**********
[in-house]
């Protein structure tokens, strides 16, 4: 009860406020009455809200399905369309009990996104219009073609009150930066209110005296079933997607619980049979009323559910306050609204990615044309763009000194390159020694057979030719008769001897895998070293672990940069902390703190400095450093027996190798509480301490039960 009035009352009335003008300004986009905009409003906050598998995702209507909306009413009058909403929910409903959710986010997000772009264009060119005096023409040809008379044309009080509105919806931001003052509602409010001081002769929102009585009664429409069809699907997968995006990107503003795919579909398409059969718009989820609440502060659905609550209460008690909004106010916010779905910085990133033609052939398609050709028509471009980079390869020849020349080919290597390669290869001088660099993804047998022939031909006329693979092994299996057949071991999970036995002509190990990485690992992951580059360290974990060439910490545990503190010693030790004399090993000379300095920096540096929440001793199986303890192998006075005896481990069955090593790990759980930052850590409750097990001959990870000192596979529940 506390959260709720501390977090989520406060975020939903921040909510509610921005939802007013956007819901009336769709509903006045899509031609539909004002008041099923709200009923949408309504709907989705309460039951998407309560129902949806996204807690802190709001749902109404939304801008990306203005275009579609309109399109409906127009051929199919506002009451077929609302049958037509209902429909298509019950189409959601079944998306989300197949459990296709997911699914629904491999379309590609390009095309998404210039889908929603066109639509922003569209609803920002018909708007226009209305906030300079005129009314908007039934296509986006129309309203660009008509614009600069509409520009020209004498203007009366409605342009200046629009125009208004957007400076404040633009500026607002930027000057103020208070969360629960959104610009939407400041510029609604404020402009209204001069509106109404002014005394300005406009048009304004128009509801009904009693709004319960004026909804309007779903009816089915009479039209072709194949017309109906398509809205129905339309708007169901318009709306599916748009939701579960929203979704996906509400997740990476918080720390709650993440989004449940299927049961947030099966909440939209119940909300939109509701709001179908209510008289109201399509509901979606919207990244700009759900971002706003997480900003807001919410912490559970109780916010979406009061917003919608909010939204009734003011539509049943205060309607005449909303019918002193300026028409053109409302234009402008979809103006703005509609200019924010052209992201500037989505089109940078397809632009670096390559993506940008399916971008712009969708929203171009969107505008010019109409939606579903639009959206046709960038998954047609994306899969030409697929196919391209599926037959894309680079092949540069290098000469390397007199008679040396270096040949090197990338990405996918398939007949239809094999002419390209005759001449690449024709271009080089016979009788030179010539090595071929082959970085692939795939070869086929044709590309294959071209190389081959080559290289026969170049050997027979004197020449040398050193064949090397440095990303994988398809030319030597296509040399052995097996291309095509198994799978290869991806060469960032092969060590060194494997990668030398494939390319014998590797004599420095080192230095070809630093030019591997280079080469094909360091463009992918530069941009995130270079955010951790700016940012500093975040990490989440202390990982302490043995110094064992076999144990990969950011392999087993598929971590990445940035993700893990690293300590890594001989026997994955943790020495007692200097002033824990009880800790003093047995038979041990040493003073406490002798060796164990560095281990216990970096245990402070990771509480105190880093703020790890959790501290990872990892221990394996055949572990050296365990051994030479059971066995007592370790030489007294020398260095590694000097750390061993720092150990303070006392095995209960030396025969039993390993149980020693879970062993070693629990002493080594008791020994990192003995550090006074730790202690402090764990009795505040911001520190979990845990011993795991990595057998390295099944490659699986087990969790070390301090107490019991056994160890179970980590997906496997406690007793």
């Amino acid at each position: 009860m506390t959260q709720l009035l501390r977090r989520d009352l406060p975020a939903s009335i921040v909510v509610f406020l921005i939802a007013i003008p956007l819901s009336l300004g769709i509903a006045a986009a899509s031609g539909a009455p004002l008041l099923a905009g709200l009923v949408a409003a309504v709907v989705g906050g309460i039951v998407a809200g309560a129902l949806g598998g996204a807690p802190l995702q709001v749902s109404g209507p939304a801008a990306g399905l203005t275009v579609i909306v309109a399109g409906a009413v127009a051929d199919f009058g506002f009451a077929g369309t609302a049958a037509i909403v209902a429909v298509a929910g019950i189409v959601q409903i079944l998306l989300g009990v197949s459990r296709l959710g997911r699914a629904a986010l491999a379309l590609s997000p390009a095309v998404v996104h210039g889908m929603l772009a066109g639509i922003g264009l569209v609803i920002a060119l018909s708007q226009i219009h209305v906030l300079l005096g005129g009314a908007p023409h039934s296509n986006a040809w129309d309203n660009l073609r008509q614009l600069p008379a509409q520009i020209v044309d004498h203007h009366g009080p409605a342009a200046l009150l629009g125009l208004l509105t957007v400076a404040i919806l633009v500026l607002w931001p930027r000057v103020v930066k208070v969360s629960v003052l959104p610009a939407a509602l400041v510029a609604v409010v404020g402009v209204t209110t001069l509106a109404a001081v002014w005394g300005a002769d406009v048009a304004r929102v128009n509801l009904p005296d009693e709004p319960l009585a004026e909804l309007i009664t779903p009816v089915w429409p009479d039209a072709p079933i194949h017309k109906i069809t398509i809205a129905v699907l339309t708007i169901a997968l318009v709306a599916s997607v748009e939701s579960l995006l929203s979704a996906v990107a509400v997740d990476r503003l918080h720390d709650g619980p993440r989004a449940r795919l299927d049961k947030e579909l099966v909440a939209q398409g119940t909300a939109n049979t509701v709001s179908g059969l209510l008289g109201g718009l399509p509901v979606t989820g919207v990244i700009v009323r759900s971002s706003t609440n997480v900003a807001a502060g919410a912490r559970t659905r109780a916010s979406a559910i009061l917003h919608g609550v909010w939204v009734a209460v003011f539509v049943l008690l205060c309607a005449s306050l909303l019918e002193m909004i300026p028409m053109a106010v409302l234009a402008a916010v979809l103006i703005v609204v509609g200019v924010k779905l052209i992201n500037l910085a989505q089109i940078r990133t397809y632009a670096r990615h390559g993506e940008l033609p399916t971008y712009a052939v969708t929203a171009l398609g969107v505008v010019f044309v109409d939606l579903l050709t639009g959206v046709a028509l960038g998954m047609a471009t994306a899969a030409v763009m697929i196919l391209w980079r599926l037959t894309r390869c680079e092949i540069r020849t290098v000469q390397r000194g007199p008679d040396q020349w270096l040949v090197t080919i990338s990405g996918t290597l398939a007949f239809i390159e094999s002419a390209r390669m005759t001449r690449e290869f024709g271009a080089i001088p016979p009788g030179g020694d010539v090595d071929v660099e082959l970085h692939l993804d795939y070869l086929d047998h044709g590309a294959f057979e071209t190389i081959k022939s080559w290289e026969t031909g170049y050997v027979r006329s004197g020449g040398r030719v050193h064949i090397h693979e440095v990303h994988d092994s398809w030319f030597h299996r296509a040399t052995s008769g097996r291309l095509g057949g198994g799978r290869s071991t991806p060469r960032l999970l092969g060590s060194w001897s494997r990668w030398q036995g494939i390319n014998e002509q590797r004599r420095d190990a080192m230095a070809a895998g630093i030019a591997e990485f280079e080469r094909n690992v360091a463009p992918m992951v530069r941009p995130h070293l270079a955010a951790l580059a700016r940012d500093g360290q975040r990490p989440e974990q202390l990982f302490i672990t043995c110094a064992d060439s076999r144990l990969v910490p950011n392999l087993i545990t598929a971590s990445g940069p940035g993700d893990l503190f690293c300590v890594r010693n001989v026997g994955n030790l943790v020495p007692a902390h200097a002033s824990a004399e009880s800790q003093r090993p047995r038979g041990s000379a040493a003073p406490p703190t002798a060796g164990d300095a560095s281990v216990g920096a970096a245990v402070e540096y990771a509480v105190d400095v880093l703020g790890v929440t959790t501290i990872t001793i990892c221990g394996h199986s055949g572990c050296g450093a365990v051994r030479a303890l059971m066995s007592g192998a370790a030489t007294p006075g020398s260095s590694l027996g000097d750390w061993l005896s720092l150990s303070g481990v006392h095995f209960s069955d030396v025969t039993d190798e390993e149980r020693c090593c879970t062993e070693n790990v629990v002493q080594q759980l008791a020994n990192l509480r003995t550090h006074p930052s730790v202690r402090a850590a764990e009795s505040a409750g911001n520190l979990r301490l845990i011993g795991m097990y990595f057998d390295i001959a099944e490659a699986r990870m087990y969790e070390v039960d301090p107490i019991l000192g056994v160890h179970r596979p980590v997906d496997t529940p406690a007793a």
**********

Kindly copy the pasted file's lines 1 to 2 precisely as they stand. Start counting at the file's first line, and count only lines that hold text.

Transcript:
[in-house]
């Protein structure tokens, strides 16, 4: 009860406020009455809200399905369309009990996104219009073609009150930066209110005296079933997607619980049979009323559910306050609204990615044309763009000194390159020694057979030719008769001897895998070293672990940069902390703190400095450093027996190798509480301490039960 009035009352009335003008300004986009905009409003906050598998995702209507909306009413009058909403929910409903959710986010997000772009264009060119005096023409040809008379044309009080509105919806931001003052509602409010001081002769929102009585009664429409069809699907997968995006990107503003795919579909398409059969718009989820609440502060659905609550209460008690909004106010916010779905910085990133033609052939398609050709028509471009980079390869020849020349080919290597390669290869001088660099993804047998022939031909006329693979092994299996057949071991999970036995002509190990990485690992992951580059360290974990060439910490545990503190010693030790004399090993000379300095920096540096929440001793199986303890192998006075005896481990069955090593790990759980930052850590409750097990001959990870000192596979529940 506390959260709720501390977090989520406060975020939903921040909510509610921005939802007013956007819901009336769709509903006045899509031609539909004002008041099923709200009923949408309504709907989705309460039951998407309560129902949806996204807690802190709001749902109404939304801008990306203005275009579609309109399109409906127009051929199919506002009451077929609302049958037509209902429909298509019950189409959601079944998306989300197949459990296709997911699914629904491999379309590609390009095309998404210039889908929603066109639509922003569209609803920002018909708007226009209305906030300079005129009314908007039934296509986006129309309203660009008509614009600069509409520009020209004498203007009366409605342009200046629009125009208004957007400076404040633009500026607002930027000057103020208070969360629960959104610009939407400041510029609604404020402009209204001069509106109404002014005394300005406009048009304004128009509801009904009693709004319960004026909804309007779903009816089915009479039209072709194949017309109906398509809205129905339309708007169901318009709306599916748009939701579960929203979704996906509400997740990476918080720390709650993440989004449940299927049961947030099966909440939209119940909300939109509701709001179908209510008289109201399509509901979606919207990244700009759900971002706003997480900003807001919410912490559970109780916010979406009061917003919608909010939204009734003011539509049943205060309607005449909303019918002193300026028409053109409302234009402008979809103006703005509609200019924010052209992201500037989505089109940078397809632009670096390559993506940008399916971008712009969708929203171009969107505008010019109409939606579903639009959206046709960038998954047609994306899969030409697929196919391209599926037959894309680079092949540069290098000469390397007199008679040396270096040949090197990338990405996918398939007949239809094999002419390209005759001449690449024709271009080089016979009788030179010539090595071929082959970085692939795939070869086929044709590309294959071209190389081959080559290289026969170049050997027979004197020449040398050193064949090397440095990303994988398809030319030597296509040399052995097996291309095509198994799978290869991806060469960032092969060590060194494997990668030398494939390319014998590797004599420095080192230095070809630093030019591997280079080469094909360091463009992918530069941009995130270079955010951790700016940012500093975040990490989440202390990982302490043995110094064992076999144990990969950011392999087993598929971590990445940035993700893990690293300590890594001989026997994955943790020495007692200097002033824990009880800790003093047995038979041990040493003073406490002798060796164990560095281990216990970096245990402070990771509480105190880093703020790890959790501290990872990892221990394996055949572990050296365990051994030479059971066995007592370790030489007294020398260095590694000097750390061993720092150990303070006392095995209960030396025969039993390993149980020693879970062993070693629990002493080594008791020994990192003995550090006074730790202690402090764990009795505040911001520190979990845990011993795991990595057998390295099944490659699986087990969790070390301090107490019991056994160890179970980590997906496997406690007793």